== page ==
Polo-like kinase 1 has been established as one of the most attractive targets for molecular cancer therapy. In fact, multiple small-molecule inhibitors targeting this kinase have been developed and intensively investigated. Recently, it has been reported that the cytotoxicity induced by Plk1 inhibition is elevated in cancer cells with inactive p53, leading to the hypothesis that inactive p53 is a predictive marker for the response of Plk1 inhibition. In our previous study based on different cancer cell lines, we showed that cancer cells with wild type p53 were more sensitive to Plk1 inhibition by inducing more apoptosis, compared with cancer cells depleted of p53. In the present work, we further demonstrate that in the presence of mitotic stress induced by different agents, Plk1 inhibitors strongly induced apoptosis in HCT116 p53(+/+) cells, whereas HCT116 p53(-/-) cells arrested in mitosis with less apoptosis. Depletion of p53 in HCT116 p53(+/+) or U2OS cells reduced the induction of apoptosis. Moreover, the surviving HCT116 p53(-/-) cells showed DNA damage and a strong capability of colony formation. Plk1 inhibition in combination with other anti-mitotic agents inhibited proliferation of tumor cells more strongly than Plk1 inhibition alone. Taken together, the data underscore that functional p53 strengthens the efficacy of Plk1 inhibition alone or in combination by strongly activating cell death signaling pathways. Further studies are required to investigate if the long-term outcomes of losing p53, such as low differential grade of tumor cells or defective DNA damage checkpoint, are responsible for the cytotoxicity of Plk1 inhibition.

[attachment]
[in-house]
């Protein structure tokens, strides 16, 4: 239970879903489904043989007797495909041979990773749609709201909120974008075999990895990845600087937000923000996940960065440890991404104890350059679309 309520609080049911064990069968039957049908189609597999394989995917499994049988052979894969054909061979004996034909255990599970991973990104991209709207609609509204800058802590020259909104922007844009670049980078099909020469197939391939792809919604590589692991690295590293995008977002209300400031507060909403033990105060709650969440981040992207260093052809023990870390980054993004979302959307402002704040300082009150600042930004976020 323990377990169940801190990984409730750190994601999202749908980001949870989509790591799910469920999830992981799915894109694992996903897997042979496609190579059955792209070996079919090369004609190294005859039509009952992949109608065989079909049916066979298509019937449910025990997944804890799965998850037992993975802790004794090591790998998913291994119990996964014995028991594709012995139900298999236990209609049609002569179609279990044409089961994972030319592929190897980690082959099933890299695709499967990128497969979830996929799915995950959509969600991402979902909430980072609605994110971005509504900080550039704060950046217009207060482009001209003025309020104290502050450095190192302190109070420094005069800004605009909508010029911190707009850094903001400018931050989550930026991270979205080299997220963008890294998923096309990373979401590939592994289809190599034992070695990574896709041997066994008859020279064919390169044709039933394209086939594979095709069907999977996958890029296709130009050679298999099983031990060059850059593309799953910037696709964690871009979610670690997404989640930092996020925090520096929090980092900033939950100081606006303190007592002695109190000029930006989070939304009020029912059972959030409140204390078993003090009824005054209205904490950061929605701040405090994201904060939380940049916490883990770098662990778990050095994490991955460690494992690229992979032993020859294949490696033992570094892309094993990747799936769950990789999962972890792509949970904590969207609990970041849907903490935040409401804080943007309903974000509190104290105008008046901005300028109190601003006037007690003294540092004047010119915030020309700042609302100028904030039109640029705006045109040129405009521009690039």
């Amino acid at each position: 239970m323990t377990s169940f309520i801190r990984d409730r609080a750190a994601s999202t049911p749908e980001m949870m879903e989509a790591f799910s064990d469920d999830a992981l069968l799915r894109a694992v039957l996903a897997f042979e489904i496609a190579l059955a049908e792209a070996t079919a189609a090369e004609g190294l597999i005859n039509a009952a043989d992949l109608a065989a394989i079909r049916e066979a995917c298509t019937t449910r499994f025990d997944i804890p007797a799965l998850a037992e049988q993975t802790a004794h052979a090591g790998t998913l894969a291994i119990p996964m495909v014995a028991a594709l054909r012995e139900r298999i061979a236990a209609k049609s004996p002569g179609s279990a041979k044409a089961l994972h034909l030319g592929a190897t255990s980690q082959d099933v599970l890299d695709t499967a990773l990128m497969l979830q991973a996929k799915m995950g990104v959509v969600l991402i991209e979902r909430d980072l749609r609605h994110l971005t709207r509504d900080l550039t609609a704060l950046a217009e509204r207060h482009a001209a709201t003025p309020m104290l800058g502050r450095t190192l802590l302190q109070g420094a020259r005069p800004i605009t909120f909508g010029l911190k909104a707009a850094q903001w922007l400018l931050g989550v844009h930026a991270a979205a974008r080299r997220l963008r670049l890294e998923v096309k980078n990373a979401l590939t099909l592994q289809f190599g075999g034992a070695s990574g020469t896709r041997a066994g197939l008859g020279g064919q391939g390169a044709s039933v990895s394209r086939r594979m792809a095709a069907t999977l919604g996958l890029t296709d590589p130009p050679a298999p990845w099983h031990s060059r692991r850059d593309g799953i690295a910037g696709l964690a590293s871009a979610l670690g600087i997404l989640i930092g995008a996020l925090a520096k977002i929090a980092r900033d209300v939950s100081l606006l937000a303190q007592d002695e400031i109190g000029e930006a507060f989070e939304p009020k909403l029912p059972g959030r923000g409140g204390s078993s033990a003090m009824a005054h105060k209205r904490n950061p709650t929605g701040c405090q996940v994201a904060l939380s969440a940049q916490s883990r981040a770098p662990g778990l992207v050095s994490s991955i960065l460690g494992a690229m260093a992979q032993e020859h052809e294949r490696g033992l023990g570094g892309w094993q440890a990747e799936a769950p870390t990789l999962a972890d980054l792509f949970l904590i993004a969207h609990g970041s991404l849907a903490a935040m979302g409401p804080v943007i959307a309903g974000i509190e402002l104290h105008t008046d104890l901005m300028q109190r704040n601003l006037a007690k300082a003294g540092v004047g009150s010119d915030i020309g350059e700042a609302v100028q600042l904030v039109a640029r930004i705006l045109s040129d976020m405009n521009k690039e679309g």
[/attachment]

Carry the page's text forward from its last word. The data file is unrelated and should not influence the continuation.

Keywords: BI 2536; BI 6727; Poloxin; monastrol; p53.